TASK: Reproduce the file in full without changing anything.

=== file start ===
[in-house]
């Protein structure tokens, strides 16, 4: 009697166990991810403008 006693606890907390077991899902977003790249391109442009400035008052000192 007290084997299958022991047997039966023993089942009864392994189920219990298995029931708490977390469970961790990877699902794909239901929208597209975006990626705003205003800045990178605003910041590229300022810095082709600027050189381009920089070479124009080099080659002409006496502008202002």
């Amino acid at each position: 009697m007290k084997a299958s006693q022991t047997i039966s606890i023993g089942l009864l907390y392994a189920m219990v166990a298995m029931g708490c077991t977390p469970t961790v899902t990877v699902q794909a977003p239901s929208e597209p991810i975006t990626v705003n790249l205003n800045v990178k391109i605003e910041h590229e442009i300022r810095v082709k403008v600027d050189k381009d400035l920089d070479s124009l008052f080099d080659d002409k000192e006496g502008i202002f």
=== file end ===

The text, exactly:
[in-house]
């Protein structure tokens, strides 16, 4: 009697166990991810403008 006693606890907390077991899902977003790249391109442009400035008052000192 007290084997299958022991047997039966023993089942009864392994189920219990298995029931708490977390469970961790990877699902794909239901929208597209975006990626705003205003800045990178605003910041590229300022810095082709600027050189381009920089070479124009080099080659002409006496502008202002």
């Amino acid at each position: 009697m007290k084997a299958s006693q022991t047997i039966s606890i023993g089942l009864l907390y392994a189920m219990v166990a298995m029931g708490c077991t977390p469970t961790v899902t990877v699902q794909a977003p239901s929208e597209p991810i975006t990626v705003n790249l205003n800045v990178k391109i605003e910041h590229e442009i300022r810095v082709k403008v600027d050189k381009d400035l920089d070479s124009l008052f080099d080659d002409k000192e006496g502008i202002f």